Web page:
One year since massive protests in the Ukrainian capital of Kiev resulted in bloodshed and the exile of President Viktor Yanukovych, Ukraine has engaged in an escalating war with pro-Russian separatists. A ceasefire brokered in early February now appears shaky as the violence has continued. Fedotenko's family remains safe around Kiev and Odessa, but he still communicates with friends in Donetsk, which has become a central region in this war.
"I'm still able to Skype with them, the Internet is still working, so that has been good," Fedotenko said. "At least you know they're safe and alive."
Since leaving Ukraine at age 16 to pursue his NHL dream, Fedotenko has married an American and become a U.S. citizen. Signing with Donbass offered a new opportunity in a city that at the time was brimming with possibilities.
Team owner/president Boris Kolesnikov had already helped bring the 2012 UEFA Euro Cup soccer tournament to Ukraine by the time he was awarded a KHL expansion team. He began building rinks across Ukraine and worked tirelessly to grow the sport. Last year, the club broke ground on a 16,000-seat arena. Offering a wealthy contract to a national hero such as Fedotenko was the next step in this Ukrainian hockey renaissance.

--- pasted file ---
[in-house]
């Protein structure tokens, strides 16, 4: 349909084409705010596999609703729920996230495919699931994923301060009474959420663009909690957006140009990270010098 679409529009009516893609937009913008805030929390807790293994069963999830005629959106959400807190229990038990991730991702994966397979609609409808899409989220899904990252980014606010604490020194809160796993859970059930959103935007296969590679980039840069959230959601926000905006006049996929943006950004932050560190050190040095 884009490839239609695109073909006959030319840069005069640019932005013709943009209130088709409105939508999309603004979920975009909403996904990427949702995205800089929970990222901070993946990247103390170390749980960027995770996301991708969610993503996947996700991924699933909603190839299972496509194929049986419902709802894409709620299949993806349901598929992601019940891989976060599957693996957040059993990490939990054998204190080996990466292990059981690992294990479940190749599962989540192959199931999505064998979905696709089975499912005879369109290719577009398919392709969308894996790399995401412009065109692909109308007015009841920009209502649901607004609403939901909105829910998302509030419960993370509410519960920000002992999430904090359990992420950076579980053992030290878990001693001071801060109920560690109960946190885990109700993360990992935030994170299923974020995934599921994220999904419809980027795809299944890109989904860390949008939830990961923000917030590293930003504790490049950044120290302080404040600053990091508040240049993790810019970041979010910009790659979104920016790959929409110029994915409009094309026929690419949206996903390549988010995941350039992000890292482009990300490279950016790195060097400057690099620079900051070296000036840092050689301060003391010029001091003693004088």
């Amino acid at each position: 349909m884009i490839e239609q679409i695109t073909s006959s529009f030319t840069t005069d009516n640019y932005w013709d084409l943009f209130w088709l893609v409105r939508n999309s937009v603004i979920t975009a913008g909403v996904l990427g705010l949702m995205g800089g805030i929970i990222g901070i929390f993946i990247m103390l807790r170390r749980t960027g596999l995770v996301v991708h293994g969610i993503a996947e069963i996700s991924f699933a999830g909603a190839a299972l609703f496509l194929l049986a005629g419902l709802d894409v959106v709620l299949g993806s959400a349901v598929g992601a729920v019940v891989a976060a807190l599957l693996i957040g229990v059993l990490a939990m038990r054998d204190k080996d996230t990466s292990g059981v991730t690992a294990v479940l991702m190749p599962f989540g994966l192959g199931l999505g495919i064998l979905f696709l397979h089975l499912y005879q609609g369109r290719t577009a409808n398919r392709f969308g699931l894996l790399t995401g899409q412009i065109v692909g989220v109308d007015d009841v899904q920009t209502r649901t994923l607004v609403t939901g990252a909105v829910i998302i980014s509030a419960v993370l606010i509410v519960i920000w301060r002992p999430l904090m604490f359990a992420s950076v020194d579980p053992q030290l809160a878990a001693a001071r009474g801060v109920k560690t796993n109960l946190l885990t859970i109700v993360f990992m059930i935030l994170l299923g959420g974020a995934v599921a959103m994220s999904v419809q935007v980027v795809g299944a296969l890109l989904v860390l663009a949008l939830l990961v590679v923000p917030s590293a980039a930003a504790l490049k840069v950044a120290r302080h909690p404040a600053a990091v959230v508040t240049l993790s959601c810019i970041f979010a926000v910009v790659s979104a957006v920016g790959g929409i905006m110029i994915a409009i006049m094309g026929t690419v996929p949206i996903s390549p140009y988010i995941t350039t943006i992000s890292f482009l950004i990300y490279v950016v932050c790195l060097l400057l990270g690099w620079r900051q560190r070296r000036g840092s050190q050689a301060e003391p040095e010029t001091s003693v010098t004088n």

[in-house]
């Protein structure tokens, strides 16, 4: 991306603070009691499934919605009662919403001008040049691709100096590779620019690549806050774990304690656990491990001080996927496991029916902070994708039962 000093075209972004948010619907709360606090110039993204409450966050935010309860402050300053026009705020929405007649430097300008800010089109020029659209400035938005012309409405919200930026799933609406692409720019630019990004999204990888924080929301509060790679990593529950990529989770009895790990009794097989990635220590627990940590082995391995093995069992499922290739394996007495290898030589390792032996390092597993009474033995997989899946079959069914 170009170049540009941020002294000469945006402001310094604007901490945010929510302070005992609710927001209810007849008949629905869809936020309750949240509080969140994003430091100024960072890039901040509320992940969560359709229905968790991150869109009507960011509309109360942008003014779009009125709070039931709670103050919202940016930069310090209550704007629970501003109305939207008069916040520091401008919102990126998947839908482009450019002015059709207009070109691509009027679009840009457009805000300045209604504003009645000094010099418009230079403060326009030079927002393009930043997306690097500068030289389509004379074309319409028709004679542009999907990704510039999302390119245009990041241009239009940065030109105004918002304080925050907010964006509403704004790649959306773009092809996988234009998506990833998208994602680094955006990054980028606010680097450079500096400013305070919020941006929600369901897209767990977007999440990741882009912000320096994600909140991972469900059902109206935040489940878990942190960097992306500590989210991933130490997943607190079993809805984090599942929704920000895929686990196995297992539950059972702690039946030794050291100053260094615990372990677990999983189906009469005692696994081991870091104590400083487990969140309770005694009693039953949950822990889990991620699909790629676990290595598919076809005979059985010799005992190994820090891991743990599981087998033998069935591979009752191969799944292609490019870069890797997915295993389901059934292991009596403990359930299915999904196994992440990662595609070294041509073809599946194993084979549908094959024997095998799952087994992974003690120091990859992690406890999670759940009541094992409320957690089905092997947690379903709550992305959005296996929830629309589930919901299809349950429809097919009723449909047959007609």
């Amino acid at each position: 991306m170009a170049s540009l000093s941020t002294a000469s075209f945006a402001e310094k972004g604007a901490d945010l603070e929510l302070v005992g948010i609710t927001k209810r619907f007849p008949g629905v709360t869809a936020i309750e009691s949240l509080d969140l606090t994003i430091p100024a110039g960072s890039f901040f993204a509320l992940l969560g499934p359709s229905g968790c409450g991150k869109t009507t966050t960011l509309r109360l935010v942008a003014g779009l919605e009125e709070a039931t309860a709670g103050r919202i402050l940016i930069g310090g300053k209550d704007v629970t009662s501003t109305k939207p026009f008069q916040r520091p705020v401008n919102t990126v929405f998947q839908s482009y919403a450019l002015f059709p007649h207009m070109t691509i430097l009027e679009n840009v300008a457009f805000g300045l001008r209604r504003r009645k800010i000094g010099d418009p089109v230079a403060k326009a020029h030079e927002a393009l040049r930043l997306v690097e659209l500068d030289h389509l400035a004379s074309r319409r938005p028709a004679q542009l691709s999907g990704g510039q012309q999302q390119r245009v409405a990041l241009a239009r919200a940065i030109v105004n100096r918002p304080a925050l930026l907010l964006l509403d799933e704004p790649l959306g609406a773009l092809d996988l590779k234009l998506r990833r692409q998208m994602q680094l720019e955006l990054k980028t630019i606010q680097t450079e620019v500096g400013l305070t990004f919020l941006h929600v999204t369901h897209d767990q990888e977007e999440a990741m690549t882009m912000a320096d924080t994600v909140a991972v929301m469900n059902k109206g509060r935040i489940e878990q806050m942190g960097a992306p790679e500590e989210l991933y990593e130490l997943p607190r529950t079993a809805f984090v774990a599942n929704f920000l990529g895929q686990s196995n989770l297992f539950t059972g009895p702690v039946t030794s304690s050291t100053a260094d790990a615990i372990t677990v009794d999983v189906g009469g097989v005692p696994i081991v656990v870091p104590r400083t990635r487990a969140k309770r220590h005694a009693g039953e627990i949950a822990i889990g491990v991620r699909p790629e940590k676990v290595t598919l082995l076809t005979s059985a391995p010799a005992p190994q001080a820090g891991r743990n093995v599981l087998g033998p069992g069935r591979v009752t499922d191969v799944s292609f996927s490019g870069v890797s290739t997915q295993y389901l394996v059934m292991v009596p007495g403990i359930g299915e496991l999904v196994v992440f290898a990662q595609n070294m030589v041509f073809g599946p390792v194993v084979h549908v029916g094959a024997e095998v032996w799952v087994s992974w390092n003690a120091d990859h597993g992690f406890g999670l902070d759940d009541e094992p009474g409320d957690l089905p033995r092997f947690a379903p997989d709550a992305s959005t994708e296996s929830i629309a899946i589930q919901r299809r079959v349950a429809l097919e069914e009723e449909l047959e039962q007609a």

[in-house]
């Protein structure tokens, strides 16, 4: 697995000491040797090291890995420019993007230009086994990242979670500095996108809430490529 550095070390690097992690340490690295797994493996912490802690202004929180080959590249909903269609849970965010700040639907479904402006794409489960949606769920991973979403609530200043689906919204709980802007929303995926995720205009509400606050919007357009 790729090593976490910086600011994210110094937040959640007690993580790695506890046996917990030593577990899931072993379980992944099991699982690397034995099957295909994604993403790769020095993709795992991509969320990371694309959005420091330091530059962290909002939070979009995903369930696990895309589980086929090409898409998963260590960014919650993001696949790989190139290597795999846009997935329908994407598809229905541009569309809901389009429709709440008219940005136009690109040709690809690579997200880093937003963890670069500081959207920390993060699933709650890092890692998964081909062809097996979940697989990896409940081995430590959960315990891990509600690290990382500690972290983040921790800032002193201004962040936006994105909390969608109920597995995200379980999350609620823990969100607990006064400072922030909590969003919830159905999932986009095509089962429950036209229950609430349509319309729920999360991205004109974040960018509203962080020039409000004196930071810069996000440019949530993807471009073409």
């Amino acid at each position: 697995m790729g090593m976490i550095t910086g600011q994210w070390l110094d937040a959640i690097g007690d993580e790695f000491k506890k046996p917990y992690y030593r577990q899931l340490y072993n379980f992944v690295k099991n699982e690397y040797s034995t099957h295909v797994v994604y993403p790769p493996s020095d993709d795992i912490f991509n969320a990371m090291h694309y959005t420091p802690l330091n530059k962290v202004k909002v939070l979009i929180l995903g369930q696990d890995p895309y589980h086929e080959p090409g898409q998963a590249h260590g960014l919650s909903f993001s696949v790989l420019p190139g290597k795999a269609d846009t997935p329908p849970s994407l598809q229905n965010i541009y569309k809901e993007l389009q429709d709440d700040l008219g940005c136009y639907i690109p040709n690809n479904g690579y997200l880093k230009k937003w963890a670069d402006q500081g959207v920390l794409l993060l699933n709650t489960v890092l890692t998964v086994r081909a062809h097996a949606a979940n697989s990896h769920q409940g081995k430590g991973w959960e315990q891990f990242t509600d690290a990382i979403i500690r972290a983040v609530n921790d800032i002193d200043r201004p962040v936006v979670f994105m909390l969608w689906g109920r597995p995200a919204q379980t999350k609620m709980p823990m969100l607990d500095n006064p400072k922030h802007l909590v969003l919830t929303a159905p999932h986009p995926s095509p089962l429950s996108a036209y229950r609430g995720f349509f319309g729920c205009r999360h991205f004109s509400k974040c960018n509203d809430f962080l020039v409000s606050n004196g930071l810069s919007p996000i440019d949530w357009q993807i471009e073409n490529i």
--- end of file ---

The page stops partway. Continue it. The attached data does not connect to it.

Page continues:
"I felt I had a great opportunity to give something back and help restore hockey there," Fedotenko said. "I believe I can still play in the NHL, but I just felt like I don't want to go to Ukraine when I'm 40 and can't help the team much. I feel like that was a good time. But obviously it was not the right time."